The third part describes the I/O Kit and BSD. The I/O Kit is described at only a high level, since it is primarily of interest to driver developers. The BSD subsystem is covered in more detail, including descriptions of BSD networking and file systems. This includes the chapters I/O Kit Overview, BSD Overview, File Systems Overview, and Network Architecture.

The fourth part describes kernel services, including boundary crossings, synchronization, queues, clocks, timers, shutdown hooks, and boot option handling. This includes the chapters Boundary Crossings, Synchronization Primitives, and Miscellaneous Kernel Services.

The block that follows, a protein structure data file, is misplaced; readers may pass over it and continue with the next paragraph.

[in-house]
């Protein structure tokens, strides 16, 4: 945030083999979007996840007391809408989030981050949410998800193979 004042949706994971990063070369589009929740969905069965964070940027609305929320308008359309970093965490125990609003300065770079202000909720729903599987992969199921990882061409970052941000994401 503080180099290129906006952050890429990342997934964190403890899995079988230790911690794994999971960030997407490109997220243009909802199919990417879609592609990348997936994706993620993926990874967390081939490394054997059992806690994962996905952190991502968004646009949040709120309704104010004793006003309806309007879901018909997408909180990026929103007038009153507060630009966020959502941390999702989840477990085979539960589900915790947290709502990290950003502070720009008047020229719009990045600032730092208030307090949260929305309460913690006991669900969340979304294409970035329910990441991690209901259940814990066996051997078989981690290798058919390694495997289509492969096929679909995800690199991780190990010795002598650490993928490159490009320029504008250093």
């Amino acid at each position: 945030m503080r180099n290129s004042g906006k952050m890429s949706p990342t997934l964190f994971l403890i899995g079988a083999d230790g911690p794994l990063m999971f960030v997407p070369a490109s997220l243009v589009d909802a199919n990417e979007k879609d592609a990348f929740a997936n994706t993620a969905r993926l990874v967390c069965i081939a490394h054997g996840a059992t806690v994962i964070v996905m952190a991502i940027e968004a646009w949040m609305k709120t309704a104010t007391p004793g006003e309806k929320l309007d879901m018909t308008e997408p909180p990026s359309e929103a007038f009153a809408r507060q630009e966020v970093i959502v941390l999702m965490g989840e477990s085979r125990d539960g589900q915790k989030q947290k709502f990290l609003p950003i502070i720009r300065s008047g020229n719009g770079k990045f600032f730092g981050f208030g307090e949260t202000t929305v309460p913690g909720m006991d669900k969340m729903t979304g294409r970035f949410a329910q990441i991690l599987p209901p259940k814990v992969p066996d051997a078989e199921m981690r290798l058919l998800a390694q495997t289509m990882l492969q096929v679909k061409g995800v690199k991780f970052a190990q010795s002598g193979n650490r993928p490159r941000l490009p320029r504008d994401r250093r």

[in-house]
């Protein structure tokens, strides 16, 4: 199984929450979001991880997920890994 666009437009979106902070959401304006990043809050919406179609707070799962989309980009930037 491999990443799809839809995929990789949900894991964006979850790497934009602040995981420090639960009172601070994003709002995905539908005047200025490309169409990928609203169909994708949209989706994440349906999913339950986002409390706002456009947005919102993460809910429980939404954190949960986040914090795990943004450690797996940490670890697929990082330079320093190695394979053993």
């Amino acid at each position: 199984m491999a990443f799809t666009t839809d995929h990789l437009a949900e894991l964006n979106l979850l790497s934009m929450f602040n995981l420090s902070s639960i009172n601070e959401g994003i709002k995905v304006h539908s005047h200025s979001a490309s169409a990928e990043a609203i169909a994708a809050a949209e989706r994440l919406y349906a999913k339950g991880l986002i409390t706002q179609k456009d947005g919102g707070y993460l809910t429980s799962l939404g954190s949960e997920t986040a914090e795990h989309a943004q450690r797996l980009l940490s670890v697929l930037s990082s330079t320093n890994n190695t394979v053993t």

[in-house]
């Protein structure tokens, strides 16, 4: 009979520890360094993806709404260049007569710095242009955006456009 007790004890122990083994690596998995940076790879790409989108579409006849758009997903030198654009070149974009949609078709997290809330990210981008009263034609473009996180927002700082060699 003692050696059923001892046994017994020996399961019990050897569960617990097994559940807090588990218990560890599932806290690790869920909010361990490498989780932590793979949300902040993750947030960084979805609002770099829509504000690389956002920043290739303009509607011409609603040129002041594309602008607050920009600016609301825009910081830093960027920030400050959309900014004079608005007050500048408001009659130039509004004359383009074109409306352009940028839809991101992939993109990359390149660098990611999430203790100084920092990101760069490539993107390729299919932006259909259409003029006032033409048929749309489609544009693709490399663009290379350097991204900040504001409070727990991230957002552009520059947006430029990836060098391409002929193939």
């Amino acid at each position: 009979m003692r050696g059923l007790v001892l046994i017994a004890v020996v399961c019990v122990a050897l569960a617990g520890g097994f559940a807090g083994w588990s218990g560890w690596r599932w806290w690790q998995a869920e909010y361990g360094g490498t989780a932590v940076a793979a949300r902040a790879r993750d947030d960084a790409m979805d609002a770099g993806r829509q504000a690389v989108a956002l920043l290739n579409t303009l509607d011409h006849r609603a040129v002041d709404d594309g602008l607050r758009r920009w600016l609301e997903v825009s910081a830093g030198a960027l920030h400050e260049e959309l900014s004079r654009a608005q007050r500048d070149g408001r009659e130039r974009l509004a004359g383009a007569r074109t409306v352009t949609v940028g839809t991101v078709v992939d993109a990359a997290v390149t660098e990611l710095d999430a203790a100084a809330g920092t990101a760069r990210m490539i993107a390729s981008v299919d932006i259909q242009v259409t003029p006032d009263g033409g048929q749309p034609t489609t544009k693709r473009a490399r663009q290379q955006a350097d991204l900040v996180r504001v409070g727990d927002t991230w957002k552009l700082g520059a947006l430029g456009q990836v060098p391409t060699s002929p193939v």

The fifth part explains how to build and debug the kernel and kernel extensions. This includes the chapters Kernel Extension Overview and Building and Debugging Kernels.

Each part begins with an overview chapter or chapters, followed by chapters that address particular areas of interest.

The document ends with a glossary of terms used throughout the preceding chapters as well as a bibliography which provides numerous pointers to other reference materials.

Glossary terms are highlighted in bold when first used. While most terms are defined when they first appear, the definitions are all in the glossary for convenience. If a term seems familiar, it probably means what you think it does. If it’s unfamiliar, check the glossary. In any case, all readers may want to skim through the glossary, in case there are subtle differences between OS X usage and that of other operating systems.